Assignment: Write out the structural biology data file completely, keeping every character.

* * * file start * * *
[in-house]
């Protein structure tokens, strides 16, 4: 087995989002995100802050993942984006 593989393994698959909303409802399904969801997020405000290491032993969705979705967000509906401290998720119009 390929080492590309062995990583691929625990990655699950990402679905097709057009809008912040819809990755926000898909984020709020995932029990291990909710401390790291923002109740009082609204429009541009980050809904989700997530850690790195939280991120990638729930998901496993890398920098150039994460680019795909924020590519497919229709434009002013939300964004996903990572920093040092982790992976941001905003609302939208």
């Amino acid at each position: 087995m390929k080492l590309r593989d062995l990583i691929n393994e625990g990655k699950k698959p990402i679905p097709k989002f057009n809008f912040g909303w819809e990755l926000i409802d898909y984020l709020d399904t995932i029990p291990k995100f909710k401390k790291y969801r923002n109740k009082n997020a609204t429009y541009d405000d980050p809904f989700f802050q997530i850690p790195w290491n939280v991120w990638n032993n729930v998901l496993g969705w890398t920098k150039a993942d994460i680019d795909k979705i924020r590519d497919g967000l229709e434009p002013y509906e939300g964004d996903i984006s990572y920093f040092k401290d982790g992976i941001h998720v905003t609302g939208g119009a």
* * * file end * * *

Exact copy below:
[in-house]
């Protein structure tokens, strides 16, 4: 087995989002995100802050993942984006 593989393994698959909303409802399904969801997020405000290491032993969705979705967000509906401290998720119009 390929080492590309062995990583691929625990990655699950990402679905097709057009809008912040819809990755926000898909984020709020995932029990291990909710401390790291923002109740009082609204429009541009980050809904989700997530850690790195939280991120990638729930998901496993890398920098150039994460680019795909924020590519497919229709434009002013939300964004996903990572920093040092982790992976941001905003609302939208």
């Amino acid at each position: 087995m390929k080492l590309r593989d062995l990583i691929n393994e625990g990655k699950k698959p990402i679905p097709k989002f057009n809008f912040g909303w819809e990755l926000i409802d898909y984020l709020d399904t995932i029990p291990k995100f909710k401390k790291y969801r923002n109740k009082n997020a609204t429009y541009d405000d980050p809904f989700f802050q997530i850690p790195w290491n939280v991120w990638n032993n729930v998901l496993g969705w890398t920098k150039a993942d994460i680019d795909k979705i924020r590519d497919g967000l229709e434009p002013y509906e939300g964004d996903i984006s990572y920093f040092k401290d982790g992976i941001h998720v905003t609302g939208g119009a």